Jane Fairchild (Odessa Young) is an English writer and orphan working as a country house maid during the 1920s. During one of the days when she’s at work, she answers the phone. She tells the person on the other end that they dialed the wrong number. Anyone with basic understanding of filmic language would understand that the person on the other line actually means to talk to Jane. That person is Paul (Josh O’Connor). Paul can only be her lover and nothing more because he is a resident of a manor house. This is not the kind of love that lasts but is one that Jane would think about as an older, successful writer (Glenda Jackson).
Other critics describe Eva Husson’s Mothering Sunday as a meditation of love. That’s probably what it was when Alice Birch adapted Graham Swift’s novel. But at it’s best, it’s a meditation of the two characters experiencing that love. Specifically, it’s a meditation on Josh O’Connor. Imagine Paul as someone like Prince Charles except that he is nicer and was alive two generations back. There’s something inherently interesting about the canvas that is O’Connor’s face. His smile, his ability to dig lines all over his face to reveal or hint at a trauma. His face is doing that explanation to viewers. It’s not like the sound quality helps with any comprehension viewers can get out of his monologues. Young is also a discovery, a silver lining as she plays Jane in two of the three timelines that this movie shows.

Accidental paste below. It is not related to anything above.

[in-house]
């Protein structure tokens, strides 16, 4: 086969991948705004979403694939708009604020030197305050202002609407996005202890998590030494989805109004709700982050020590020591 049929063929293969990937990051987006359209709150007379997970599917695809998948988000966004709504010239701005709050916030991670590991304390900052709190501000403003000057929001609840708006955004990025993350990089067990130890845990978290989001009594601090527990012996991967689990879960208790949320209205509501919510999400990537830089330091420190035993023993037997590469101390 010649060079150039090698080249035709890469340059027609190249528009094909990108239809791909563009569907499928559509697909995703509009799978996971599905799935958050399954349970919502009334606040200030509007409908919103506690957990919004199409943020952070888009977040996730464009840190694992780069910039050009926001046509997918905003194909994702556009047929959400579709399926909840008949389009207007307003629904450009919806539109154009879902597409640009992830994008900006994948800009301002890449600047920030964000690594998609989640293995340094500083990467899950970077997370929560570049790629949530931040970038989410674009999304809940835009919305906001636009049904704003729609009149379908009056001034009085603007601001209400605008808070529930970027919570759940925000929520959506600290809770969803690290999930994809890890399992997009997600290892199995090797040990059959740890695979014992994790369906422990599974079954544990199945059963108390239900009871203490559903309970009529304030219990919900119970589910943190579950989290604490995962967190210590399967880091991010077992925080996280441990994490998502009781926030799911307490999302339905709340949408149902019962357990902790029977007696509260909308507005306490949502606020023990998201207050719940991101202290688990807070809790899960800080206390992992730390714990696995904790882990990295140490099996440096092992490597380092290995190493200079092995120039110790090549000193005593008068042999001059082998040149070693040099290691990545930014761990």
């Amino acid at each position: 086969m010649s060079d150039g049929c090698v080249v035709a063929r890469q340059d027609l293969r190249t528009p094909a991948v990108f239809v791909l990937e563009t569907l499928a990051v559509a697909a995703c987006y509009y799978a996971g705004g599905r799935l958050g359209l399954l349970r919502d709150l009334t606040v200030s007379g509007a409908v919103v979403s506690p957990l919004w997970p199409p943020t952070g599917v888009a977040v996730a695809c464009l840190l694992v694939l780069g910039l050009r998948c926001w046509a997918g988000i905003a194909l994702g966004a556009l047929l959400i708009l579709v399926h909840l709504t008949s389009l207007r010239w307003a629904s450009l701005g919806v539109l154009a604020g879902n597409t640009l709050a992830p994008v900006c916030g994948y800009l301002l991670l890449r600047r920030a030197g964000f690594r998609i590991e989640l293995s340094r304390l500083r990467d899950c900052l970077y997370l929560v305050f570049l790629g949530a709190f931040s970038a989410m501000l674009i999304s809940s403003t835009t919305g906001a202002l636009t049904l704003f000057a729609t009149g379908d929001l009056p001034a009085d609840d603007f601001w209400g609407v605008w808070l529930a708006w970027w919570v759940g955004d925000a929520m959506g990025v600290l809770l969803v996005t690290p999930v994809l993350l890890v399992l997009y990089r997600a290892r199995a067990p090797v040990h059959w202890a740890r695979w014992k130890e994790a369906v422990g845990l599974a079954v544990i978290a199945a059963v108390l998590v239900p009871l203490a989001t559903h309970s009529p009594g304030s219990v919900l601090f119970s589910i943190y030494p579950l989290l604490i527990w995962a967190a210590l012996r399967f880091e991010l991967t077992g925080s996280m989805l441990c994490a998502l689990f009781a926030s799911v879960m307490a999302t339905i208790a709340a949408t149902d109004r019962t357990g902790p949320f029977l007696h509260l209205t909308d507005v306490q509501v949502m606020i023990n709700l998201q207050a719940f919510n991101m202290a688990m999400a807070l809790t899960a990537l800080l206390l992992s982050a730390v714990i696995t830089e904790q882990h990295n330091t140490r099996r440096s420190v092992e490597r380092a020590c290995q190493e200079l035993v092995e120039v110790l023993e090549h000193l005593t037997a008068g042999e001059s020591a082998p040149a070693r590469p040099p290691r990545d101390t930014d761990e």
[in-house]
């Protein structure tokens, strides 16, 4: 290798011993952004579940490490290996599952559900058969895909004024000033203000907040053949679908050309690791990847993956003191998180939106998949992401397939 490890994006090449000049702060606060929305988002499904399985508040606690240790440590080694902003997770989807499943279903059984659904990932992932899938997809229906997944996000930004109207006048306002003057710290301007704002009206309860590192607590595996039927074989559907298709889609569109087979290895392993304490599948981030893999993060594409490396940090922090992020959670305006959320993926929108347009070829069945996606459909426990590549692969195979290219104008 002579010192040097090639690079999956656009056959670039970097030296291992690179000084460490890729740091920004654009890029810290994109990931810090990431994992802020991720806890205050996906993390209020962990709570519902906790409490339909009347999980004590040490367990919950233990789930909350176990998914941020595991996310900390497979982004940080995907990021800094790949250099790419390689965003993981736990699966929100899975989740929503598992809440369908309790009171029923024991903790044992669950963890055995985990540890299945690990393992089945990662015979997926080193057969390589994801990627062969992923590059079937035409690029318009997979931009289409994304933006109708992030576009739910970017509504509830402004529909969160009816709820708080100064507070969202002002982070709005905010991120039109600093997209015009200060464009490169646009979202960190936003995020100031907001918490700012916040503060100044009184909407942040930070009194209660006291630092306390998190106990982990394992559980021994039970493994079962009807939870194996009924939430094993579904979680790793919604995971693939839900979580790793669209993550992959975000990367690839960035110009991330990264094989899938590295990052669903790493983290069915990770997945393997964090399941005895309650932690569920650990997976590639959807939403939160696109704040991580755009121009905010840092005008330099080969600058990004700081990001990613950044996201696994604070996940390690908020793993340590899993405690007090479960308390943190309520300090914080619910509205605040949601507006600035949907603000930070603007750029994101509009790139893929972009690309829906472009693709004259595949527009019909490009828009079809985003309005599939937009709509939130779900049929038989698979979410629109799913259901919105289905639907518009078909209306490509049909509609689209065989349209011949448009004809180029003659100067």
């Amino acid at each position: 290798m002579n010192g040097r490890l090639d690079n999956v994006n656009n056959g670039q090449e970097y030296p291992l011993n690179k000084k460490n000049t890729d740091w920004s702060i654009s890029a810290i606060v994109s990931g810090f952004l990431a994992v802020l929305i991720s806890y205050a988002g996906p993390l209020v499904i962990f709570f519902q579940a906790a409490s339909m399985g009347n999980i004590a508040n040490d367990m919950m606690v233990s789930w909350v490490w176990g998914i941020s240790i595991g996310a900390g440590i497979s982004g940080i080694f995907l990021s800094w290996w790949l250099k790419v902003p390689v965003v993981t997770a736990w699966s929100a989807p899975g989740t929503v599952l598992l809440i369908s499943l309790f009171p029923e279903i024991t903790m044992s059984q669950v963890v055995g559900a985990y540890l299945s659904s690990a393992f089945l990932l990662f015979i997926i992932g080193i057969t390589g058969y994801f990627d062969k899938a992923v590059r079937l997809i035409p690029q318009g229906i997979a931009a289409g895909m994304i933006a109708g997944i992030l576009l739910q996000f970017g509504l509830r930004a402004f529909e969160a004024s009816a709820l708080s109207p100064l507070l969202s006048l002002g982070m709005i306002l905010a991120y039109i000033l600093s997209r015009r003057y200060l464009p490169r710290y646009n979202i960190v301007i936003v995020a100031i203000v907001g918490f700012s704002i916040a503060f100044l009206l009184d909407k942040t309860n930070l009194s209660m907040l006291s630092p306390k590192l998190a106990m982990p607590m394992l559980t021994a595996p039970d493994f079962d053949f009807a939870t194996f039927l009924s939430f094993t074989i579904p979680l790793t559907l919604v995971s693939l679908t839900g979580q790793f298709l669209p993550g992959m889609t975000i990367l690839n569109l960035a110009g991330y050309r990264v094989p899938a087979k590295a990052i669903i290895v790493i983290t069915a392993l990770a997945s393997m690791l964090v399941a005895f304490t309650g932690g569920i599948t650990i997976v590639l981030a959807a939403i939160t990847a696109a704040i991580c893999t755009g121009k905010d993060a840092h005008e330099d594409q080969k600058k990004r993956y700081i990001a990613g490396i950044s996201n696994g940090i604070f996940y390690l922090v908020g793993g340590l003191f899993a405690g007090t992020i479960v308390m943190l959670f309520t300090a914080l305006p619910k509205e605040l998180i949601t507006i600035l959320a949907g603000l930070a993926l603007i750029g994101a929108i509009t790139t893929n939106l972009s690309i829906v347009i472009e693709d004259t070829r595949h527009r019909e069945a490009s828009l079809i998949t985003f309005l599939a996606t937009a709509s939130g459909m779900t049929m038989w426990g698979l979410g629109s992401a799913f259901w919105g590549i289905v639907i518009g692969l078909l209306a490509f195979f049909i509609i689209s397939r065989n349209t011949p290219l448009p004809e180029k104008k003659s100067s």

By the way, one third of the movie takes place in one day, specifically, Mother’s Day in 1924, where the characters have conversations about things that happened a decade before. I spent too much time looking up recent movies depicting the same era, but those movies declare themselves into existence. This one, however, treats its shocking subjects like shrinking violets. In other words, it talks around its subjects instead of talking about them. It also shows the occasional sex scene. Surprisingly, these scenes seem boring in comparison to a few other recent films with sex or nude scenes. This also wouldn’t be a period piece if it didn’t have a woman having a valid emotional outburst. Playing that character is Olivia Colman which, how dare this movie put Olivia Colman in a corner. The score also doesn’t fit with the movie and definitely not in a good way.
The movie focuses on the memory of that fateful day in 1924. In one of those memories, Colman’s character delivers another monologue about guilt. Thankfully, the production gave her a better boom mic. But anytime I hear a monologue about guilt or love or pain makes me feel like it treats its words like they don’t matter. Or when it does, it makes those words more insulting than their intention. There are moments of clarity though. The aristocratic characters (Colin Firth playing one of them) treat Jane like she’s a person. But it would be more compelling to have seen those class dynamics play out in the later years of Jane’s later life. Specifically, Jane’s ‘middle years’ has her living with a Black man (Sope Dirisu) – why is the movie not about that instead?
- Release Date: 4/8/2022